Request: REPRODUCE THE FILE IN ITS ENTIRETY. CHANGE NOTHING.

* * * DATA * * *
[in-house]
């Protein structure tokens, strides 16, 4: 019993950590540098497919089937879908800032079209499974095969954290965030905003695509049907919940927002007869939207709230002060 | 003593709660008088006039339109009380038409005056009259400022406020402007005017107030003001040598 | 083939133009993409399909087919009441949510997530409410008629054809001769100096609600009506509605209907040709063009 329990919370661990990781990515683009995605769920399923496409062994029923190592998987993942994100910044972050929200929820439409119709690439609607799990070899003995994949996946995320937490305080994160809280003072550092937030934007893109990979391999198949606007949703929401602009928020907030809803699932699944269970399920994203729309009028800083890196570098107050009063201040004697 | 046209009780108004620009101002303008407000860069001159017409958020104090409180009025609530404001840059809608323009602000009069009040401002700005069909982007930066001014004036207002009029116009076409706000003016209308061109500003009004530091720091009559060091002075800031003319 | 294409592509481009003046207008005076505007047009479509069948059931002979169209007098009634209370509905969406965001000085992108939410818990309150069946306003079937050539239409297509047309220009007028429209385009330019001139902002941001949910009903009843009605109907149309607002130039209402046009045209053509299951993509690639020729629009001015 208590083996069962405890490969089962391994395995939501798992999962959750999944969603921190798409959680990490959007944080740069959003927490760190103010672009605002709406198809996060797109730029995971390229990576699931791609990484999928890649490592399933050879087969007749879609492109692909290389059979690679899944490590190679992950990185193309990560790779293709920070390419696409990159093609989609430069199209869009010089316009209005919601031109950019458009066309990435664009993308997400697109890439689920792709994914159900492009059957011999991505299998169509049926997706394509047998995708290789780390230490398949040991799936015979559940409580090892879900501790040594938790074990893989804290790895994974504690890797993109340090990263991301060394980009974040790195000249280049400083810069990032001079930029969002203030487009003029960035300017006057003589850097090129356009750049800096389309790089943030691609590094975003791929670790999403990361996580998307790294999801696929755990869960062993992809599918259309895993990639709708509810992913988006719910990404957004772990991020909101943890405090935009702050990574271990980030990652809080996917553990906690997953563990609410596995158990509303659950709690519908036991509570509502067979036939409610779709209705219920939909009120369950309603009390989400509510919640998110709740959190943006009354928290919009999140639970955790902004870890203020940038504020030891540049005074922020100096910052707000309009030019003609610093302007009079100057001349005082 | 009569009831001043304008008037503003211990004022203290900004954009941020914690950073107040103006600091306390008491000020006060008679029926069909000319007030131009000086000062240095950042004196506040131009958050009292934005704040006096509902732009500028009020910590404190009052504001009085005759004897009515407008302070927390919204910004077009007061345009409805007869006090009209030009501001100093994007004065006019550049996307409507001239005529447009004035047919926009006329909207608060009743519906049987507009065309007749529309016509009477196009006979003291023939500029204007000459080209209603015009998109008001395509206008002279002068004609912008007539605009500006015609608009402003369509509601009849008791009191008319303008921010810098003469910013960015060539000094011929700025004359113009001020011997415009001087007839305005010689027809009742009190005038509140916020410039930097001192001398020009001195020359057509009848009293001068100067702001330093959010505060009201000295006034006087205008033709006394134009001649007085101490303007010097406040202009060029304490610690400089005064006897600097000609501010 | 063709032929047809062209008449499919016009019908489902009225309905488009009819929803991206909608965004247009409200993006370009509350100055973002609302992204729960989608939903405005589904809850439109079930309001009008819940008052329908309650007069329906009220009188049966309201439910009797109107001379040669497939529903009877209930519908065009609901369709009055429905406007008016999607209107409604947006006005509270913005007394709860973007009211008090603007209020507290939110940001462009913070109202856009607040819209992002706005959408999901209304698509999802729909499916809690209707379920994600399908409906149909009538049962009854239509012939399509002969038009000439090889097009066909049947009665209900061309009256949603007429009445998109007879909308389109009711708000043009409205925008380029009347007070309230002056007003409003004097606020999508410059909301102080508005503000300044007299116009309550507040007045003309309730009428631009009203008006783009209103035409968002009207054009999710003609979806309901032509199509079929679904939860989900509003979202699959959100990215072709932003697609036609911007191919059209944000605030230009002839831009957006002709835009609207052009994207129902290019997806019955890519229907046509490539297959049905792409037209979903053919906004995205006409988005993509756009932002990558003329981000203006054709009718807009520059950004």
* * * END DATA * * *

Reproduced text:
[in-house]
């Protein structure tokens, strides 16, 4: 019993950590540098497919089937879908800032079209499974095969954290965030905003695509049907919940927002007869939207709230002060 | 003593709660008088006039339109009380038409005056009259400022406020402007005017107030003001040598 | 083939133009993409399909087919009441949510997530409410008629054809001769100096609600009506509605209907040709063009 329990919370661990990781990515683009995605769920399923496409062994029923190592998987993942994100910044972050929200929820439409119709690439609607799990070899003995994949996946995320937490305080994160809280003072550092937030934007893109990979391999198949606007949703929401602009928020907030809803699932699944269970399920994203729309009028800083890196570098107050009063201040004697 | 046209009780108004620009101002303008407000860069001159017409958020104090409180009025609530404001840059809608323009602000009069009040401002700005069909982007930066001014004036207002009029116009076409706000003016209308061109500003009004530091720091009559060091002075800031003319 | 294409592509481009003046207008005076505007047009479509069948059931002979169209007098009634209370509905969406965001000085992108939410818990309150069946306003079937050539239409297509047309220009007028429209385009330019001139902002941001949910009903009843009605109907149309607002130039209402046009045209053509299951993509690639020729629009001015 208590083996069962405890490969089962391994395995939501798992999962959750999944969603921190798409959680990490959007944080740069959003927490760190103010672009605002709406198809996060797109730029995971390229990576699931791609990484999928890649490592399933050879087969007749879609492109692909290389059979690679899944490590190679992950990185193309990560790779293709920070390419696409990159093609989609430069199209869009010089316009209005919601031109950019458009066309990435664009993308997400697109890439689920792709994914159900492009059957011999991505299998169509049926997706394509047998995708290789780390230490398949040991799936015979559940409580090892879900501790040594938790074990893989804290790895994974504690890797993109340090990263991301060394980009974040790195000249280049400083810069990032001079930029969002203030487009003029960035300017006057003589850097090129356009750049800096389309790089943030691609590094975003791929670790999403990361996580998307790294999801696929755990869960062993992809599918259309895993990639709708509810992913988006719910990404957004772990991020909101943890405090935009702050990574271990980030990652809080996917553990906690997953563990609410596995158990509303659950709690519908036991509570509502067979036939409610779709209705219920939909009120369950309603009390989400509510919640998110709740959190943006009354928290919009999140639970955790902004870890203020940038504020030891540049005074922020100096910052707000309009030019003609610093302007009079100057001349005082 | 009569009831001043304008008037503003211990004022203290900004954009941020914690950073107040103006600091306390008491000020006060008679029926069909000319007030131009000086000062240095950042004196506040131009958050009292934005704040006096509902732009500028009020910590404190009052504001009085005759004897009515407008302070927390919204910004077009007061345009409805007869006090009209030009501001100093994007004065006019550049996307409507001239005529447009004035047919926009006329909207608060009743519906049987507009065309007749529309016509009477196009006979003291023939500029204007000459080209209603015009998109008001395509206008002279002068004609912008007539605009500006015609608009402003369509509601009849008791009191008319303008921010810098003469910013960015060539000094011929700025004359113009001020011997415009001087007839305005010689027809009742009190005038509140916020410039930097001192001398020009001195020359057509009848009293001068100067702001330093959010505060009201000295006034006087205008033709006394134009001649007085101490303007010097406040202009060029304490610690400089005064006897600097000609501010 | 063709032929047809062209008449499919016009019908489902009225309905488009009819929803991206909608965004247009409200993006370009509350100055973002609302992204729960989608939903405005589904809850439109079930309001009008819940008052329908309650007069329906009220009188049966309201439910009797109107001379040669497939529903009877209930519908065009609901369709009055429905406007008016999607209107409604947006006005509270913005007394709860973007009211008090603007209020507290939110940001462009913070109202856009607040819209992002706005959408999901209304698509999802729909499916809690209707379920994600399908409906149909009538049962009854239509012939399509002969038009000439090889097009066909049947009665209900061309009256949603007429009445998109007879909308389109009711708000043009409205925008380029009347007070309230002056007003409003004097606020999508410059909301102080508005503000300044007299116009309550507040007045003309309730009428631009009203008006783009209103035409968002009207054009999710003609979806309901032509199509079929679904939860989900509003979202699959959100990215072709932003697609036609911007191919059209944000605030230009002839831009957006002709835009609207052009994207129902290019997806019955890519229907046509490539297959049905792409037209979903053919906004995205006409988005993509756009932002990558003329981000203006054709009718807009520059950004």